Posted tagged ‘Demeter Denied’

Demeter Denied

March 28, 2015



Demeter Denied

All went awry, it seemed, with the pomegranate,
but the fault lay not in a fruit of blood-red grain
but in the fruit of woman’s womb, still knotted
after years.  Your son’s your son, she cried,

‘till he takes a wife, but your daughter–(she cried)–
should stay all her life.  And so the Goddess naughted
growth, cupping seeds on a palm of granite
furrowing soil against its grain,

as she sought the cleft of earth where her dear grain,
daughter, had strayed, where a burst of pomegranate,
some purpling explosion of spray, had cried
out to her and where her vines had knotted

with the deep. The clouds above the mother knotted
grey and the ground froze where she now cried
not–how could she leave me, the threshed grain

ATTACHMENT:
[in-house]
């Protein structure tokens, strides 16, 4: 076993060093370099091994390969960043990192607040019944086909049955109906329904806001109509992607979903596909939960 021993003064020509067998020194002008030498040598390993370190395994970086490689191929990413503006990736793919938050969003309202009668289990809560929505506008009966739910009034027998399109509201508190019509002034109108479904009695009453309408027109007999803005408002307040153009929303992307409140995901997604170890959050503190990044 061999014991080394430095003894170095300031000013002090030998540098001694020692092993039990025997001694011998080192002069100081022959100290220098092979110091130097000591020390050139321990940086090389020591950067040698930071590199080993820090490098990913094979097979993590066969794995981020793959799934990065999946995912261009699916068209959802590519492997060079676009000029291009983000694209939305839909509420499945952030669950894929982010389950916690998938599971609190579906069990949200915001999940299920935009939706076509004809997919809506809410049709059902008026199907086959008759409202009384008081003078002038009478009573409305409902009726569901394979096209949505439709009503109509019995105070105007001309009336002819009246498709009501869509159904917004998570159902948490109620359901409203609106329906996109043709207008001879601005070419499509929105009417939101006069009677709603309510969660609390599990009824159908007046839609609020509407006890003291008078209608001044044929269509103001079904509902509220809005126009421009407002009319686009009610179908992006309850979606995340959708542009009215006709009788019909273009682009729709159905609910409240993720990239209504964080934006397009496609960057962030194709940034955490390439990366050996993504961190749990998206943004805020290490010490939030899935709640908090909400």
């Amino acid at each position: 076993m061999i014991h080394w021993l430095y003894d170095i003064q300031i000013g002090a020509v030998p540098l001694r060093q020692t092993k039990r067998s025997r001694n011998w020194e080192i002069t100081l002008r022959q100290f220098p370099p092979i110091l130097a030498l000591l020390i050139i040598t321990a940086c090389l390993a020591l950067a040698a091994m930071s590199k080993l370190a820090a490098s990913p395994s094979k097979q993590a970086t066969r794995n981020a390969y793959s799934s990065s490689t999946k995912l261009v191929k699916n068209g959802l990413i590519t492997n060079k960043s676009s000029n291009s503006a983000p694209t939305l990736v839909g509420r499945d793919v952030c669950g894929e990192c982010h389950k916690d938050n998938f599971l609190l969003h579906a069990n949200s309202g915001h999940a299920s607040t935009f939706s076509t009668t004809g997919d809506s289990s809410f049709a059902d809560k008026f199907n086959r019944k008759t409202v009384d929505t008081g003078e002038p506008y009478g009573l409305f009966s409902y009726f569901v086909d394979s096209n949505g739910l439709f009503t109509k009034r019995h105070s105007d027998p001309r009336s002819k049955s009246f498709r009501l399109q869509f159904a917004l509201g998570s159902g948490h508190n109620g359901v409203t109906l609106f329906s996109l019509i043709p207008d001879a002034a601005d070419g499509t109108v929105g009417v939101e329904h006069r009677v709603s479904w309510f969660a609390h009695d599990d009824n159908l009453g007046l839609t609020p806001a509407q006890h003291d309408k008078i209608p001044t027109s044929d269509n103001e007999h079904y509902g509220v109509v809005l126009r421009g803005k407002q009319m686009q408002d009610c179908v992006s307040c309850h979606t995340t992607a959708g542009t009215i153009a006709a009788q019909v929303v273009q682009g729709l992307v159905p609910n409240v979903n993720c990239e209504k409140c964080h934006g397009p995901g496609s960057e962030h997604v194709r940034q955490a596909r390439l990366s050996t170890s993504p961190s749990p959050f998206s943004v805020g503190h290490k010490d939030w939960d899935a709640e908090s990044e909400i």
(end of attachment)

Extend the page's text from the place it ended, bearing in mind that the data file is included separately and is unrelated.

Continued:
and no tree would dare a pomegranate–

Till the Gods themselves cried back and forth ‘enough’,
and the sun like a pomegranate rose red,
and the grain once more
knotted gold, all for at least
a little.


Here’s a drafty sort of poem for Bjorn Rudberg’s prompt on With Real Toads, to write a “quartina” or an abbreviated sestina.   (I’m not sure I’ve got the envoi exactly right–on the other hand, I think Bjorn invented this form, so I hope he’ll be indulgent.)

This one is based upon the myth of Demeter, the Goddess of the Harvest, and her daughter Persephone, who was stolen away by Hades.  In her mourning search for Persephone, Demeter let all crops die out–finally, Helios, the Sun God, revealed to where Persephone was, but by the time, she had eaten a few grains of pomegranate in the Underworld and was bound forever to return a few months of every year (during which time her mother mourns her absence again.)  (Pic of pomegranates is mine.  All rights reserved.)